The delta variant, a mutated version of COVID-19, is charging through the New River Valley and leaving a surge of new coronavirus cases in its wake.

Lately, there have been between 20 to 60 new cases of COVID-19 each day in the New River Health District, said Noelle Bissell, health director for the district during an Aug. 9 update with the news media. Hospitalizations of COVID-19 patients also are on the rise in the region, she said.

That’s compared with only a few daily coronavirus cases earlier this summer.

Bissell said she expects the case numbers to peak and eventually decline, as has happened in other areas of the country and in the world where the delta variant has spread.

Still, vaccination is the way to prevent people from becoming seriously ill or dying with the coronavirus, including its highly contagious delta variant, Bissell said.

“We can’t say it enough that this continues to be a pandemic that is hitting the unvaccinated individuals the hardest right now,” she said. “If you're vaccinated, your chance of hospitalization and death is very low.”

Breakthrough infections, which happen in people who are fully vaccinated for COVID-19, are rare and symptoms typically are mild, Bissell explained.

According to the Virginia Department of Health, since the beginning of the year, 1,865 people in Southwest Virginia who were not vaccinated were hospitalized and 643 died from COVID-19 as of Aug. 6; 75 people who were fully vaccinated and were infected with COVID-19 (considered a breakthrough case) were hospitalized and 14 died.

Bissell urged people to follow the latest guidance from the Centers for Disease Control, which suggests that people wear face coverings in indoor spaces, no matter their vaccination status. She also encouraged people to socialize outdoors, if possible, and to avoid closed indoor spaces and crowded areas.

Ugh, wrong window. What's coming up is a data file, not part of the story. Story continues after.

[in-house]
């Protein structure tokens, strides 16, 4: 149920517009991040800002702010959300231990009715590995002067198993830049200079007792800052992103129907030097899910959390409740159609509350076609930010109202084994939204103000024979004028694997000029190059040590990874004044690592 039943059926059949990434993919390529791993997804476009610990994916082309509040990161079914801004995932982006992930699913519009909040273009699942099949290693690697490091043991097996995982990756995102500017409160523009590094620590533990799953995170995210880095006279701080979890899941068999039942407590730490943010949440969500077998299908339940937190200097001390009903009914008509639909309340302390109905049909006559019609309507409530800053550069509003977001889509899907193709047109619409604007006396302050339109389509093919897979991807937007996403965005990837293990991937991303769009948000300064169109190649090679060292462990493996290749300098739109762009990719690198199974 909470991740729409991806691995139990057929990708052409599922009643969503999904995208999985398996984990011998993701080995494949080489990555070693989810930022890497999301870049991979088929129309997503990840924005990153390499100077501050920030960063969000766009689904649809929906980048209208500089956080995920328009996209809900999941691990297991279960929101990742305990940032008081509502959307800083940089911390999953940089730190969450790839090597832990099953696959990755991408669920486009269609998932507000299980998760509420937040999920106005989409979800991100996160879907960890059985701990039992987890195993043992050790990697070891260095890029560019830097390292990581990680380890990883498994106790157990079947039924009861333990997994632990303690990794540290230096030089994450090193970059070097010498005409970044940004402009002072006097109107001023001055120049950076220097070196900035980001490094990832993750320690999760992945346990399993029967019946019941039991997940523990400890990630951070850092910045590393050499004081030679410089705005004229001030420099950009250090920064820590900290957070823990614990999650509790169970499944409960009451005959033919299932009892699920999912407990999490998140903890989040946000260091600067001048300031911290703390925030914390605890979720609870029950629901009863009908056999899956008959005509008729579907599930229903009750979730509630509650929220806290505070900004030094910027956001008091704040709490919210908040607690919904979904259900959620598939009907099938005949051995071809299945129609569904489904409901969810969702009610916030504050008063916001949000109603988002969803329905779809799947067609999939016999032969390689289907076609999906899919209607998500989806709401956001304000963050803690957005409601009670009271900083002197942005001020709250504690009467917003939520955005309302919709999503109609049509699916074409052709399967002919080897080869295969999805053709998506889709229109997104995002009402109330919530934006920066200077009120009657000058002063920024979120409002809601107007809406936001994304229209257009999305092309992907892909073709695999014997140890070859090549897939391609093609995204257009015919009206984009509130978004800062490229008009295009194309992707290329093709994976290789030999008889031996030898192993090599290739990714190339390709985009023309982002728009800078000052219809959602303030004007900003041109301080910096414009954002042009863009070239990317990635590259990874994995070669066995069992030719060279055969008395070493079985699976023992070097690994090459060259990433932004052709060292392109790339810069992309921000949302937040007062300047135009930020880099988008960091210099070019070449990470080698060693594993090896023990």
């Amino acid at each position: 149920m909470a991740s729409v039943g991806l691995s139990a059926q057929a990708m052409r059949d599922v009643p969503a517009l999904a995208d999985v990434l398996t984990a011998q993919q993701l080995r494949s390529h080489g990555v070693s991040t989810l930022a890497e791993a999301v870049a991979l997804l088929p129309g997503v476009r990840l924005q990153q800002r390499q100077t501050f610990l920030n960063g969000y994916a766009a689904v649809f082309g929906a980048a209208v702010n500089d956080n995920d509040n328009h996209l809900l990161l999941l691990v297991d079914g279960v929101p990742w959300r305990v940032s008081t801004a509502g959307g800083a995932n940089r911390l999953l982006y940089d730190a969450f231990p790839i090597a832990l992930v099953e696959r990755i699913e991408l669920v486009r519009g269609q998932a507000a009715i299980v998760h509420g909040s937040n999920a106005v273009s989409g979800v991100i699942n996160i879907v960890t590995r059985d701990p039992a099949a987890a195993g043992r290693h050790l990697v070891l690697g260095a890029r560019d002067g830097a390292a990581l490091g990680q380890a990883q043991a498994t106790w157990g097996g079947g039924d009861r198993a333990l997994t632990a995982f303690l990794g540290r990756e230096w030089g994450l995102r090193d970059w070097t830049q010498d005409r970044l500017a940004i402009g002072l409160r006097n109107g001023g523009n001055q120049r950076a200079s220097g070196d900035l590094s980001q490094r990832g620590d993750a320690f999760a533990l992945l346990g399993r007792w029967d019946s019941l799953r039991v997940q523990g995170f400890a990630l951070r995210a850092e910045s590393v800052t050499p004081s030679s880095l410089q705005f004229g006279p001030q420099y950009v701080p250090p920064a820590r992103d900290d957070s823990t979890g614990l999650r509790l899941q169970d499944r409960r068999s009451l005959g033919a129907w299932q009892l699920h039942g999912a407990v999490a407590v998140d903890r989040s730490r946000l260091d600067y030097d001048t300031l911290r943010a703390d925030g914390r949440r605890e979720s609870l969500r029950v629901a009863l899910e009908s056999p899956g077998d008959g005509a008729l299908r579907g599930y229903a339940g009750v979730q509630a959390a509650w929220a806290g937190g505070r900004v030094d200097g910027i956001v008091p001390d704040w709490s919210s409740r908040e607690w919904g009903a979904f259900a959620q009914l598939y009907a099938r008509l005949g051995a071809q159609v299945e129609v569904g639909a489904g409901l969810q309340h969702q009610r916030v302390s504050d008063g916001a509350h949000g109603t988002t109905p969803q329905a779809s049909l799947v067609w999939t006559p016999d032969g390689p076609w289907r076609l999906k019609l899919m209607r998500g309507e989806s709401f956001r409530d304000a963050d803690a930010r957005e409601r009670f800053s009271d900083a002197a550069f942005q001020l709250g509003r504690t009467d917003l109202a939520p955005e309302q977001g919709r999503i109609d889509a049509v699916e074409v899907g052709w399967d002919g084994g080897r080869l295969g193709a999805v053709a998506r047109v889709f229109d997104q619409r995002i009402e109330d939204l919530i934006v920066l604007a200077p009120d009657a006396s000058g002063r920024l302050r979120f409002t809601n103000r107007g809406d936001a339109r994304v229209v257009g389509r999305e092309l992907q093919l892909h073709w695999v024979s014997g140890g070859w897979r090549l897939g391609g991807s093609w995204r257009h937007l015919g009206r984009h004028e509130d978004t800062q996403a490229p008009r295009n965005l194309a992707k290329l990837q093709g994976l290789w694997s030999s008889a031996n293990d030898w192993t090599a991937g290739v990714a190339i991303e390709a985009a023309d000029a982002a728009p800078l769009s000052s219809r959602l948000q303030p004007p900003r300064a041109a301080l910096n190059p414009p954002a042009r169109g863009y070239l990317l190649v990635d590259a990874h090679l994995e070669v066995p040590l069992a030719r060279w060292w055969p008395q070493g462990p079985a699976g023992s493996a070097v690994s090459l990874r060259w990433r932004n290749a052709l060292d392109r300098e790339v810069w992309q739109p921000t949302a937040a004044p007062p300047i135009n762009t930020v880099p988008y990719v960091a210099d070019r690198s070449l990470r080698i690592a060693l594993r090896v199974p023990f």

Cases of the coronavirus in children younger than 12 are up about 19 percent in the United States. In the New River Health District, at least 20 percent of the coronavirus cases have been in children lately, Bissell said, attributing some of the infections to summer camps.

One way to protect children in this age group from infection is for the adults who live with them and who are closest to them to get vaccinated. That’s because the coronavirus often is transmitted within a household where people typically are not wearing masks, Bissell said.

“The biggest message is vaccines are the way for the rest of us who can be vaccinated to protect those who can’t,” she said. “That’s part of the community doing their part.”

Bissell said she also supports employers mandating the vaccine for employees, because “mandating the vaccine is the way to protect public health and the way to get us out of this pandemic.”

She also approves of masks in schools, for now, but she said she hopes it is temporary.

“We’ve certainly had a little bit of a dark time right now with the surge in cases, but we do expect it to be relatively short lived,” Bissell said, adding that she expects a vaccine for children 12 and younger to be approved by the late fall.

As college students soon return to the region’s universities, Bissell said she doesn’t expect a large increase in COVID-19 cases. That’s because the universities are requiring students to be vaccinated and they have instituted policies for masks indoors.

She praised Virginia Tech’s high student vaccination rate, which was 93 percent as of Aug. 9.

“That’s where we want to get our community,” she said.

Currently, just under 50 percent of the New River Health District population is fully vaccinated, which is less than where it should be, Bissell said.

“If we can get more people vaccinated, we can avoid a lot of these surges,” she said.

By Jenny Kincaid Boone

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